A bill to ban conversion therapy in Australia has stirred up controversy, with religious leaders: some arguing that the proposed law limits religious freedom and others arguing it offers strong protections for LGBTQ persons.
At issue is language in the bill, introduced in the state of Victoria’s Parliament, that some interpret to mean that certain forms of prayer will be outlawed. According to The Age, the bill includes one illustration of a “change or suppression practice” as “a religious practice including but not limited to, a prayer-based practice or an exorcism.”
Archbishop Peter Comensoli of Melbourne released a statement saying that he “encourage[s] every action to protect people from harm,” and “A bill that protected people would have [his] full support.” But he feels that this bill “targets prayer, and appears to impose silence on people of faith from sharing their beliefs in an open, honest and faithful way.” Calling it an “overreach of the state,” the Archbishop strongly condemned the bill but had comparatively weak condemnations of the problem the bill attempts to address. The archbishop also criticized casting “conversion” in a negative light, saying “In faith communities, ‘conversion’ has a meaning of positive change, upholding human freedom and dignity.”
Crux further quoted Comensoli as saying:
““Most mainstream Christian churches reject coercive practices or activities that do harm to LGBT people, and we’re ready to work with government to find ways of ensuring that people are protected. But the bill goes well and truly beyond that.”
Bishop Shane Mackinlay of Sandhurst also commented on the bill. The Courier reported:
“‘I support the intent of preventing coercive and intrusive attempts to interfere with people’s free choice about themselves, their identity, their place in life, their place in society and their relationships,’ he said.
“But he echoed concerns from within the Catholic Church that aspects of the draft laws could be interpreted as an attempt to regulate the private prayers of individuals or the preaching of church doctrines and the scriptures.
“‘The government is, in fairness, saying that’s not their intention,’ Bishop Mackinlay said.
“‘I think what needs to happen is those assurances need to be written into the legislation about what is, and is not, intended.'”
One critic of the bill is Fr. Peter Joseph, the Archdiocese of Sydney’s chaplain for Courage, a Catholic ministry which promotes celibacy for lesbian and gay people. Joseph argued that he believes the bill would prevent homosexual persons from “praying with others for certain of their personal intentions.”
However, other faith leaders have publicly expressed their support of the bill. As Western Australia Today (WA Today) reported, Collins Street Baptist Church Pastor Simon Holt contested “the assertion that several church leaders have made in recent days – including Archbishop Comensoli – that they do not support ‘coercive’ conversion practices, but that including prayer in the legislation was a bridge too far.” Holt said:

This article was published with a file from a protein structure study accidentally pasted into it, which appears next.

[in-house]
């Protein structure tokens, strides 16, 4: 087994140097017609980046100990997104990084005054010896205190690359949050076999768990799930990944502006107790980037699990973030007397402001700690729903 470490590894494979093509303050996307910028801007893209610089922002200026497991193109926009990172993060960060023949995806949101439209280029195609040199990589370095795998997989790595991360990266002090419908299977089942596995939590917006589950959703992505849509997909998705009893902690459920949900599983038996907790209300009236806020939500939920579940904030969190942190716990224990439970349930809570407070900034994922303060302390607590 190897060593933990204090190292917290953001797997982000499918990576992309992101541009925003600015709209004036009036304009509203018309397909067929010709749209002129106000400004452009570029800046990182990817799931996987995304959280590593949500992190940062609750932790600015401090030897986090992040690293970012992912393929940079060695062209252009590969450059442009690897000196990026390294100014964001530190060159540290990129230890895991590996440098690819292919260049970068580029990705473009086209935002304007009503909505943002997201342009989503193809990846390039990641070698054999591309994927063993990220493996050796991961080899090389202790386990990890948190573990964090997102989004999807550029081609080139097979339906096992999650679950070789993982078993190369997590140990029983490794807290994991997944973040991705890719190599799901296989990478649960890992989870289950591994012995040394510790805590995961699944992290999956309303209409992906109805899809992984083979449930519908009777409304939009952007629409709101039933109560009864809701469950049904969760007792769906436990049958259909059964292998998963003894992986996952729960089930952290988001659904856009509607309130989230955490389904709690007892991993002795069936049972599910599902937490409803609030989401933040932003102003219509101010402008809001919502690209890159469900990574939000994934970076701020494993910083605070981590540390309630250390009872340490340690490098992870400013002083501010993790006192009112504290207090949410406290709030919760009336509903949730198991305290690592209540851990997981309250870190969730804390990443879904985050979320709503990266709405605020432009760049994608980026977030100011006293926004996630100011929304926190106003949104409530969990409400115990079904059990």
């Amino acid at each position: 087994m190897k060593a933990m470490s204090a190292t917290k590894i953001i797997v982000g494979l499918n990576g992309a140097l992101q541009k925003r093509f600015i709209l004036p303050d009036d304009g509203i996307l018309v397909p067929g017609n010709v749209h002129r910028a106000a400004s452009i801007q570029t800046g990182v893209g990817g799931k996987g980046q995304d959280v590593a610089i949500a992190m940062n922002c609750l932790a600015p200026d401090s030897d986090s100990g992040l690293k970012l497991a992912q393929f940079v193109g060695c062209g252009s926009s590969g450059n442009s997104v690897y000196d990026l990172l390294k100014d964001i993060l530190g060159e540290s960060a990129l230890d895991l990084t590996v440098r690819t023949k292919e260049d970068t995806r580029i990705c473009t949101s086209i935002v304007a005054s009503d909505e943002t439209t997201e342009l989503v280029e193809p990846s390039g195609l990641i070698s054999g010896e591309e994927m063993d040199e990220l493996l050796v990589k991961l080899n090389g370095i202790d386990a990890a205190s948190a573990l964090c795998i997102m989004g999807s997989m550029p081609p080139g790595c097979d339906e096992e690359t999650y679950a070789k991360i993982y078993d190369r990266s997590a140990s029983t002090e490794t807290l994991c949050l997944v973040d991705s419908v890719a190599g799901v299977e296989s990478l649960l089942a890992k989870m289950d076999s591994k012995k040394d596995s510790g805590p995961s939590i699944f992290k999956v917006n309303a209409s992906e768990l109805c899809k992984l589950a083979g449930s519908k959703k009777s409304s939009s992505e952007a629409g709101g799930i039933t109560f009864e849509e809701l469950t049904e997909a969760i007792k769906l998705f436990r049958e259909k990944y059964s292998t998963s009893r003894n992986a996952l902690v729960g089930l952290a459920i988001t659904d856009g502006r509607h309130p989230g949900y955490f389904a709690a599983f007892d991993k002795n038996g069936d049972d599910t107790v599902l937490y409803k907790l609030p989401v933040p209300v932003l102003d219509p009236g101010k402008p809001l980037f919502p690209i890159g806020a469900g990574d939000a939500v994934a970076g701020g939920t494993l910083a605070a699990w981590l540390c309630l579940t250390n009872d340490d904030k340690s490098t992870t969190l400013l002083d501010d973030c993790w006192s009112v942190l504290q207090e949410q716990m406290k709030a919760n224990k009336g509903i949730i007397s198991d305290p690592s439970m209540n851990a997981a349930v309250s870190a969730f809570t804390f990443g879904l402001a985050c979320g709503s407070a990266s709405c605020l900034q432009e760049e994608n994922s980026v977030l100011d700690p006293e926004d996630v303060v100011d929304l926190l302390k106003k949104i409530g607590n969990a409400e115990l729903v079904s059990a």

“‘This seems to me to demonstrate an extraordinary lack of self awareness. While it is true that many churches have never sanctioned the more extreme practices of aversion or shock therapy, their consistent messaging that those people of a homosexual orientation are broken and must suppress, deny and repent of their sexuality has been far more consistently damaging and over such a long period of time for so many of its own people.'”
WA Today reported that Marion Maddox, a recognized expert on the intersection of religion and politics, referred to Australia’s church sex abuse crisis, noting:
“‘We have the diehard view that what goes on behind church walls should be outside the jurisdiction of the state, and then we have the other view: that what goes on inside church walls can cause enormous harm.'”
WA Today provided further information about the bill:
“Under the proposed changes, anyone found trying to suppress or change another person’s sexuality or gender identity faces up to 10 years’ jail or fines of almost $10,000 if it can be proved beyond reasonable doubt that their actions caused serious injury.
“The government insists that sermons and other prayer-based practices that do not specifically target an individual will not be captured in the legislation.
“However, if for example, a same-sex attracted person sought spiritual guidance from a faith leader who then tried to suppress or change their sexuality through regular prayer sessions or conversion ‘therapy’, a jail term or fine could be imposed for any negligent physical or psychological injury caused.”
The controversy surrounding the bill illustrates the complications of the intersections of faith and sexuality in the public sphere. But Catholic principles instruct us to protect the dignity of the most vulnerable among us, so the question for Catholics cannot be just about religious freedom. The debate for Catholics should not be whether to end the harm of attempted “conversion” therapy, but how to do so. Will the church have a serious reckoning with even those harms which occur within its own walls?
—Madeline Foley, New Ways Ministry, December 23, 2020